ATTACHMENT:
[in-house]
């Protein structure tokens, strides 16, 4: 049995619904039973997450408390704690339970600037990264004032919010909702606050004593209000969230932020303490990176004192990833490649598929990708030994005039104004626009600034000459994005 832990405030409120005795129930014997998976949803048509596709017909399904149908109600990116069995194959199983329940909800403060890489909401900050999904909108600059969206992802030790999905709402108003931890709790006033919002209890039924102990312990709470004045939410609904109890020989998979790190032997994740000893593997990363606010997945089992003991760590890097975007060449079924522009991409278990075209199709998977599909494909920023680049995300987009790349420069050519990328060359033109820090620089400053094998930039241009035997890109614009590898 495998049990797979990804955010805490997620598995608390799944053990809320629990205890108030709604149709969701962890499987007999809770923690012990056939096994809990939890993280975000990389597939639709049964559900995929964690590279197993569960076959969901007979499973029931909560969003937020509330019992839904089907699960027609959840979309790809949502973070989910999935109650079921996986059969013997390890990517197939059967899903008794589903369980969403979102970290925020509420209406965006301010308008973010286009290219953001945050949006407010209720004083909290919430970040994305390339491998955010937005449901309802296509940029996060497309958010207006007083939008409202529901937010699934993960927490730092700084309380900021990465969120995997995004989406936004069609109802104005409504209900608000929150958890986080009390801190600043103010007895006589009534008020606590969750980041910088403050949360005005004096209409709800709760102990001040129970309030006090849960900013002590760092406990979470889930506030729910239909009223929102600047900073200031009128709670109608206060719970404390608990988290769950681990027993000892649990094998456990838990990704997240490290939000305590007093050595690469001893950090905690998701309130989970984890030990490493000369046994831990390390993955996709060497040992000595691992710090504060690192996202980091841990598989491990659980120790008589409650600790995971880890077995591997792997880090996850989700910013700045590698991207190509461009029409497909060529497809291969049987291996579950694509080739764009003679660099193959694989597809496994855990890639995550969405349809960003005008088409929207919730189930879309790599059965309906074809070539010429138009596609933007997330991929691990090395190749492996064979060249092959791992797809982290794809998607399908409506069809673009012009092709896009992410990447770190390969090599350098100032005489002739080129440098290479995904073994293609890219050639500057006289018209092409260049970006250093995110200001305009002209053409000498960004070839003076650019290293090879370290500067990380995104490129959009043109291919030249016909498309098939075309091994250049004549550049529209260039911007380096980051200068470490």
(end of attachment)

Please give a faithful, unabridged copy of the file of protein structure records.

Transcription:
[in-house]
């Protein structure tokens, strides 16, 4: 049995619904039973997450408390704690339970600037990264004032919010909702606050004593209000969230932020303490990176004192990833490649598929990708030994005039104004626009600034000459994005 832990405030409120005795129930014997998976949803048509596709017909399904149908109600990116069995194959199983329940909800403060890489909401900050999904909108600059969206992802030790999905709402108003931890709790006033919002209890039924102990312990709470004045939410609904109890020989998979790190032997994740000893593997990363606010997945089992003991760590890097975007060449079924522009991409278990075209199709998977599909494909920023680049995300987009790349420069050519990328060359033109820090620089400053094998930039241009035997890109614009590898 495998049990797979990804955010805490997620598995608390799944053990809320629990205890108030709604149709969701962890499987007999809770923690012990056939096994809990939890993280975000990389597939639709049964559900995929964690590279197993569960076959969901007979499973029931909560969003937020509330019992839904089907699960027609959840979309790809949502973070989910999935109650079921996986059969013997390890990517197939059967899903008794589903369980969403979102970290925020509420209406965006301010308008973010286009290219953001945050949006407010209720004083909290919430970040994305390339491998955010937005449901309802296509940029996060497309958010207006007083939008409202529901937010699934993960927490730092700084309380900021990465969120995997995004989406936004069609109802104005409504209900608000929150958890986080009390801190600043103010007895006589009534008020606590969750980041910088403050949360005005004096209409709800709760102990001040129970309030006090849960900013002590760092406990979470889930506030729910239909009223929102600047900073200031009128709670109608206060719970404390608990988290769950681990027993000892649990094998456990838990990704997240490290939000305590007093050595690469001893950090905690998701309130989970984890030990490493000369046994831990390390993955996709060497040992000595691992710090504060690192996202980091841990598989491990659980120790008589409650600790995971880890077995591997792997880090996850989700910013700045590698991207190509461009029409497909060529497809291969049987291996579950694509080739764009003679660099193959694989597809496994855990890639995550969405349809960003005008088409929207919730189930879309790599059965309906074809070539010429138009596609933007997330991929691990090395190749492996064979060249092959791992797809982290794809998607399908409506069809673009012009092709896009992410990447770190390969090599350098100032005489002739080129440098290479995904073994293609890219050639500057006289018209092409260049970006250093995110200001305009002209053409000498960004070839003076650019290293090879370290500067990380995104490129959009043109291919030249016909498309098939075309091994250049004549550049529209260039911007380096980051200068470490």